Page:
Don’t Quit Your Diet for The Dinner
How far are parents willing to go to protect their children? The feature film The Dinner directed by Oren Moverman, based on a novel by Herman Koch and on the Italian drama directed by Ivan De Matteo, explores this query.
The thriller, that has nuances of comedy and drama, stars Richard Gere, Rebecca Hall, Steve Coogan and Laura Linney as two couples having dinner at a restaurant, while discussing their ongoing family issues. Oren Moverman with his distinguishing style uses a mesmerizing cinematography (by Bobby Bukowski), that creates an allure of mystery and dream. During the various supper courses, in one of the town’s most fashionable restaurants, we are revealed the psychologies of these four individuals. The stream of consciousness of all characters intertwines, as we see their backstories depicting their troubled personalities.
Stan Lohman (Richard Gere) is a popular congressman running for governor, and is idealistically willing to give it all up to do the right thing. His wife Katelyn (Rebecca Hall) doesn’t share his opinion as she places her entire social liberation on his successful career. She has dedicated herself entirely to Stan, helping him with his work and raising the children he had from his previous wife Barbara (Chloë Sevigny). Stan’s brother, Paul (Steve Coogan) hates the excess, the expense (even though he’s not paying), and has always pursued justice away from the public sphere. As a former history teacher he tried to instill knowledge in his students until his struggle with mental illness took over, whilst his wife Claire (Laura Linney) always supported him, although she had to deal with her own health problems. Despite the hiccups that pertain to every long-term relationship, the two couples are very cohesive.
During The Dinner Paul’s expertise on the Civil War, in particular the Battle of Gettysburg, emblematically weaves in flashbacks and digressions, to portray the inner battle of each character sitting at the table. From the aperitif to the digestif we follow the entire meal and will leave without having learnt anything about cuisine. In fact, the film is not about food. This plot device uses the communality of the ritual to show how two siblings, and their respective wives, gather to discuss matters of ethics that involve the future of their teenage children.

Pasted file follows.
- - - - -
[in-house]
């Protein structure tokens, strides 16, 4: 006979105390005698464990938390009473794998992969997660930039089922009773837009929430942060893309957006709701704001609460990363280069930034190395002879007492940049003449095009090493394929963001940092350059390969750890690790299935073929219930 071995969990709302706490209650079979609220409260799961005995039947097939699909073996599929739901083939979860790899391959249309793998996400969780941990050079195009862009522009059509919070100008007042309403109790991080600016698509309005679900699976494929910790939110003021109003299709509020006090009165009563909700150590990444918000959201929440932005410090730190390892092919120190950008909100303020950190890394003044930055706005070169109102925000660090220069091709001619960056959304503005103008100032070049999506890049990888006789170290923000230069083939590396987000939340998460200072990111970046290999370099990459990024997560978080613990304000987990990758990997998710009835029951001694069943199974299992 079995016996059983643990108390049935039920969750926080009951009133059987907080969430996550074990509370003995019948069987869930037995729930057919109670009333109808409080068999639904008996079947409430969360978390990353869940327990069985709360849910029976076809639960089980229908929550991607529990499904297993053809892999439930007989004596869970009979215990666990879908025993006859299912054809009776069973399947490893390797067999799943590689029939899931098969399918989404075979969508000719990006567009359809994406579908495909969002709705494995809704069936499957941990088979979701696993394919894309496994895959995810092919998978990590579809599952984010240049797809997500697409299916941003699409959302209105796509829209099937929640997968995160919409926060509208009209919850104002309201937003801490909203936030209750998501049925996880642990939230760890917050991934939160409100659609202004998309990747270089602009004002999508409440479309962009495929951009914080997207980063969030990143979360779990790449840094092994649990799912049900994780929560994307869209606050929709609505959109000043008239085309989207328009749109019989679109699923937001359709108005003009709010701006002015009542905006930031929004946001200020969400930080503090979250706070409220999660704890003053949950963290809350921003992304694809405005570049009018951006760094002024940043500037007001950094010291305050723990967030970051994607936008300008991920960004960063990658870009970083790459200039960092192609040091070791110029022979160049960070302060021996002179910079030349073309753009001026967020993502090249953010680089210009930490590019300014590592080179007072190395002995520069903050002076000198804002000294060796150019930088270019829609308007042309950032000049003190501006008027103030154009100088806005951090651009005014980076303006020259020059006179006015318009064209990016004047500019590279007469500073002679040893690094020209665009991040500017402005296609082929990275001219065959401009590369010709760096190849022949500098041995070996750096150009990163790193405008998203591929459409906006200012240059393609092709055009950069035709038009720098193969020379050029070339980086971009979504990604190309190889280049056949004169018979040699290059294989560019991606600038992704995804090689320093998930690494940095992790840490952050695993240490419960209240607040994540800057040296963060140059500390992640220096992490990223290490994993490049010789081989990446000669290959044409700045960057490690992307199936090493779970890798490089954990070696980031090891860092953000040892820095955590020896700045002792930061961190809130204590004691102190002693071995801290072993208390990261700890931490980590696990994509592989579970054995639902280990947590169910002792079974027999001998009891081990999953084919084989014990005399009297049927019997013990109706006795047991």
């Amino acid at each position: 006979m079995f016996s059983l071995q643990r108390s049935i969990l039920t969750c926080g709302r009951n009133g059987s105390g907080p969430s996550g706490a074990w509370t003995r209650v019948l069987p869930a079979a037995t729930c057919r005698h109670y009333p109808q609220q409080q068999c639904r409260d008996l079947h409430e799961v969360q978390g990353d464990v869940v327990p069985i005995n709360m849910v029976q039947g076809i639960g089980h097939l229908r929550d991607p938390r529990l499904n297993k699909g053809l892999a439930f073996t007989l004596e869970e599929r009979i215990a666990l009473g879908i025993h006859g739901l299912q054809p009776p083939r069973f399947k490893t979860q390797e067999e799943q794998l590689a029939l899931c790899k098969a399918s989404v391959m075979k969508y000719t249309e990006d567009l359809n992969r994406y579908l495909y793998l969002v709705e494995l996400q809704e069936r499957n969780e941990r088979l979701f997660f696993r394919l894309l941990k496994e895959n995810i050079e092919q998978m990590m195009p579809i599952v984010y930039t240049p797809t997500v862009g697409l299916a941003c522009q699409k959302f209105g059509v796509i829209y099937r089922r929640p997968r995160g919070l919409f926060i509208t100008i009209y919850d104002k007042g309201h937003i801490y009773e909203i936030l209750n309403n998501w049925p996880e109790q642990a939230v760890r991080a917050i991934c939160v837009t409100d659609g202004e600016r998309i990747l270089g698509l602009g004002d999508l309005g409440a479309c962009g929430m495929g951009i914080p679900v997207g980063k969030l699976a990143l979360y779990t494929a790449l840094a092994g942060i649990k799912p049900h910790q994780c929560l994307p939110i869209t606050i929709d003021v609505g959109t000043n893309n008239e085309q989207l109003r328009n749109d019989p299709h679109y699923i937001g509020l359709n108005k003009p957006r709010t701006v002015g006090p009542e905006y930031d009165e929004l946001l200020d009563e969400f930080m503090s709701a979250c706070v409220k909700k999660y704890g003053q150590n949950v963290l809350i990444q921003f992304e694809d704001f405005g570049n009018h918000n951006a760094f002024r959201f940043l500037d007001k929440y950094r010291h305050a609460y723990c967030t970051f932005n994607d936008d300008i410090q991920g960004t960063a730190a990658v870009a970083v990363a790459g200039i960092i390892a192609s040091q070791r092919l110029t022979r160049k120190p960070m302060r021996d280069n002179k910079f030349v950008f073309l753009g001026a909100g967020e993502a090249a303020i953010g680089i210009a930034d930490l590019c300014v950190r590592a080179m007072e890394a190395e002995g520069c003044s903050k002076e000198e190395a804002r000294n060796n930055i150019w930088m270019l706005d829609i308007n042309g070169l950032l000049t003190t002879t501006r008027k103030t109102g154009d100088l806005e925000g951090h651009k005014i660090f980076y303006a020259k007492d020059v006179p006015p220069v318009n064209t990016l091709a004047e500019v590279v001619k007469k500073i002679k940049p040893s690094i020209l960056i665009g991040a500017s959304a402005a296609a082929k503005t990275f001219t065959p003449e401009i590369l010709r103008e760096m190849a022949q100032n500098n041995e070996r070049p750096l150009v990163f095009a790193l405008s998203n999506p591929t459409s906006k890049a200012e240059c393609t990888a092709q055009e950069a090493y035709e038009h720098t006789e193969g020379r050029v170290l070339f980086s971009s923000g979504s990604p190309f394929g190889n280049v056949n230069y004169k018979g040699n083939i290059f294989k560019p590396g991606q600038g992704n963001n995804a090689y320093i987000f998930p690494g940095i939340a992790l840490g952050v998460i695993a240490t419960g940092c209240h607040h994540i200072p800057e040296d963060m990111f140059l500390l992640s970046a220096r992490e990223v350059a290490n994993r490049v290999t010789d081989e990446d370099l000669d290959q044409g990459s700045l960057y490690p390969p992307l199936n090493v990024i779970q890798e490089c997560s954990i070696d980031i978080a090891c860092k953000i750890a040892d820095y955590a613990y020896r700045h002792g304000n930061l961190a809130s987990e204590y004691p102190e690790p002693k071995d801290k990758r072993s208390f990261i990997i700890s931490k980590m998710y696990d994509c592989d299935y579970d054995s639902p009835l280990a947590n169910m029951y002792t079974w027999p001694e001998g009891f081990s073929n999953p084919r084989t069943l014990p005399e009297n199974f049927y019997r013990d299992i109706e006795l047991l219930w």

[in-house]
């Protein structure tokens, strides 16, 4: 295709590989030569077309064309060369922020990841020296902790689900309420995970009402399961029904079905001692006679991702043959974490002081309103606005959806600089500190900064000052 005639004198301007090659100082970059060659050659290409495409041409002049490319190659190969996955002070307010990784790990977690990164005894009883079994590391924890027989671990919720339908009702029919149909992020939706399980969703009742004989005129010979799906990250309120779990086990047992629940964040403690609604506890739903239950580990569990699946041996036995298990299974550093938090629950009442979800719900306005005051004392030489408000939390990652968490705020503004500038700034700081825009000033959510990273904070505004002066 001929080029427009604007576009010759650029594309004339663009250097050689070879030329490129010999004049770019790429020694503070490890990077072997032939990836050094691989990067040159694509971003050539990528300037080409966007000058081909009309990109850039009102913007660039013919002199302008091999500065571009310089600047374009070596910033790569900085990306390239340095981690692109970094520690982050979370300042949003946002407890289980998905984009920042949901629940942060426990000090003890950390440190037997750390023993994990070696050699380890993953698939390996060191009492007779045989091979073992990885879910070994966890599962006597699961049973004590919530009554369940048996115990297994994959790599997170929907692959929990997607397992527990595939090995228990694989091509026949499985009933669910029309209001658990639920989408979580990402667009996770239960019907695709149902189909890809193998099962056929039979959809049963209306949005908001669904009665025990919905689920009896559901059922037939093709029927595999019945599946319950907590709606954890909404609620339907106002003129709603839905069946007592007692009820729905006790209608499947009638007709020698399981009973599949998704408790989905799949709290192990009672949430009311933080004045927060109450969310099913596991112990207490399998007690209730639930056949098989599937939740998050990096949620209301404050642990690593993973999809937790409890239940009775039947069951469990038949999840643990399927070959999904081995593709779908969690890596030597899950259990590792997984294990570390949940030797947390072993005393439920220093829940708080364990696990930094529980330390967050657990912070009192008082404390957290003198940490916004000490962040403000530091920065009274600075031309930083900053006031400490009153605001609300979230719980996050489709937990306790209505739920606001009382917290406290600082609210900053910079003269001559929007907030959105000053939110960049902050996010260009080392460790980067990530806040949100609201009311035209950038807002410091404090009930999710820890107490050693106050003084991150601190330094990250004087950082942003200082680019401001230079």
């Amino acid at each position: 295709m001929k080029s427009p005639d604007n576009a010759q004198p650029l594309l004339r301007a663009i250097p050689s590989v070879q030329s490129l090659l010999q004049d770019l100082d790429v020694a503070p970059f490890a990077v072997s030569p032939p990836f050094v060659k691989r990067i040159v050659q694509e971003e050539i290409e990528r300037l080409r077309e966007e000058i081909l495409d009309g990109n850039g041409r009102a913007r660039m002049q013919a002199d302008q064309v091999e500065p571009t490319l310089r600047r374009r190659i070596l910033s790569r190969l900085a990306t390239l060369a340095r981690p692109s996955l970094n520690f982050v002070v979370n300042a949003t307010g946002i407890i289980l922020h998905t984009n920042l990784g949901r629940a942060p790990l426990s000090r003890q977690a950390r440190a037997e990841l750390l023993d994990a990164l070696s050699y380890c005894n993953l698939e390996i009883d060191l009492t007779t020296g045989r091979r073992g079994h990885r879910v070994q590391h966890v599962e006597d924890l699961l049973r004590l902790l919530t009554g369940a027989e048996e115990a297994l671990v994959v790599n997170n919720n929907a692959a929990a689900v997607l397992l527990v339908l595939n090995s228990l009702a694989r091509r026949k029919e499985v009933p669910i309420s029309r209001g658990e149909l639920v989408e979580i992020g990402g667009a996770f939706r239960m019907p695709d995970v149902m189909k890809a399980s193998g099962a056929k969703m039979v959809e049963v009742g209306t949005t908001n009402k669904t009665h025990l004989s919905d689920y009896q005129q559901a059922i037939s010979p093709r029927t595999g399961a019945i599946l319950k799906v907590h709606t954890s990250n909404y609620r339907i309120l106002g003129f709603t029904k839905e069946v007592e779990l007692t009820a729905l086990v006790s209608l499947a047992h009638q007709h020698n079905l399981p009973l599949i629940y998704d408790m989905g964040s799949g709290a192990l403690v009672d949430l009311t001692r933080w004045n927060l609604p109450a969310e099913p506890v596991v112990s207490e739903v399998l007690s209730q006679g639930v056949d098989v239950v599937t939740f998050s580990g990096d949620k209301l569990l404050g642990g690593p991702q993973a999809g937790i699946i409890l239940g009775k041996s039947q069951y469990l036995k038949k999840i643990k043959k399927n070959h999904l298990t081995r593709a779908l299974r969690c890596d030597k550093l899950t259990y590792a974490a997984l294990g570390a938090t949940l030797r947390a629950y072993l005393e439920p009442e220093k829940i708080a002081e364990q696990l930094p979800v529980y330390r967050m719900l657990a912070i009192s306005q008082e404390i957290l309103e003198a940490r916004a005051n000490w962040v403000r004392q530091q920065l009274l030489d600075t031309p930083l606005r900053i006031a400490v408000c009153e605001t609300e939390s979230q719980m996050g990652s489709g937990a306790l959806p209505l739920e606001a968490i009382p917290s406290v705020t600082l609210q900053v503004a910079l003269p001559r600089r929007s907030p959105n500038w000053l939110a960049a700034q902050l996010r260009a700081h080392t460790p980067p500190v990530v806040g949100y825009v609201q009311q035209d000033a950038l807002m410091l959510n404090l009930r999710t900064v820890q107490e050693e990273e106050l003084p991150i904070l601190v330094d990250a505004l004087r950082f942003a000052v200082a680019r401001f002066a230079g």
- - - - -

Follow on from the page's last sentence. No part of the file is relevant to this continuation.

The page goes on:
The stupendous contrasts of life get captured by the silver screen: as the existence of these four parents is shattered, they try to find a solution while experiencing the jubilation of hedonism. The deliciousness of each course is disrupted by the sour taste of the conversation, that involves a terrible crime enacted by their boys. The misdemeanor has gone viral, but the identities of the perpetrators is still unknown. The Lohmans must decide whether they should conceal this story at all costs, and allow their sons to get on with their futures, or require the boys to take responsibility for their behavior.
The touching flashes from the past make these characters more real to us, flawed but human and always willing to improve themselves for their children. That is the beacon that has pushed their imperfect lives to progress, to set an example and not contaminate the purity of their kids. But when those youthful souls are the sullied ones, chaos rules. The adults in the room are disoriented.
However they are bourgeois parents and attempt to take part in the discussion about morality and family grievances. But no one has a clear answer on what the correct choice could be. Idealism and instinct for survival fuse into uncertainty. Just as in reality, matters get muddled. No clear path is chosen and the decisive course of action remains to be defined. Thus, the talented cast majestically stages the contradictory nature of humanity, that reshapes its set of values according to calculated emotionalism.